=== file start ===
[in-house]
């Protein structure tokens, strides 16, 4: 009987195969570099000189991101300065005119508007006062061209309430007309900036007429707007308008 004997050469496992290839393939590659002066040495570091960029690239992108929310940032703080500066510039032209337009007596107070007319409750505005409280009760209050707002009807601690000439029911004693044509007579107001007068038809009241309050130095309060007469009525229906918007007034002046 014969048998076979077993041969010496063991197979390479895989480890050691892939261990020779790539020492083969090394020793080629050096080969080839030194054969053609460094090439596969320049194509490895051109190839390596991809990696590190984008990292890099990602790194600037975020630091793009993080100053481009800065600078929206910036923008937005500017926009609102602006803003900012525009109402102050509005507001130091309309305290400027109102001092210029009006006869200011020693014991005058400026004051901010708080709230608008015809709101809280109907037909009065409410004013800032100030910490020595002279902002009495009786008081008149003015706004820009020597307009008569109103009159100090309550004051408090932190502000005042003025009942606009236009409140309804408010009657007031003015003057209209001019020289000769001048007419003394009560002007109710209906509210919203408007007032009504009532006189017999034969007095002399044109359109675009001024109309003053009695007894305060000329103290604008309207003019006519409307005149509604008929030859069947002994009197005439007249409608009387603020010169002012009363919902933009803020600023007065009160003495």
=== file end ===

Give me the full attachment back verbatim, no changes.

[in-house]
């Protein structure tokens, strides 16, 4: 009987195969570099000189991101300065005119508007006062061209309430007309900036007429707007308008 004997050469496992290839393939590659002066040495570091960029690239992108929310940032703080500066510039032209337009007596107070007319409750505005409280009760209050707002009807601690000439029911004693044509007579107001007068038809009241309050130095309060007469009525229906918007007034002046 014969048998076979077993041969010496063991197979390479895989480890050691892939261990020779790539020492083969090394020793080629050096080969080839030194054969053609460094090439596969320049194509490895051109190839390596991809990696590190984008990292890099990602790194600037975020630091793009993080100053481009800065600078929206910036923008937005500017926009609102602006803003900012525009109402102050509005507001130091309309305290400027109102001092210029009006006869200011020693014991005058400026004051901010708080709230608008015809709101809280109907037909009065409410004013800032100030910490020595002279902002009495009786008081008149003015706004820009020597307009008569109103009159100090309550004051408090932190502000005042003025009942606009236009409140309804408010009657007031003015003057209209001019020289000769001048007419003394009560002007109710209906509210919203408007007032009504009532006189017999034969007095002399044109359109675009001024109309003053009695007894305060000329103290604008309207003019006519409307005149509604008929030859069947002994009197005439007249409608009387603020010169002012009363919902933009803020600023007065009160003495």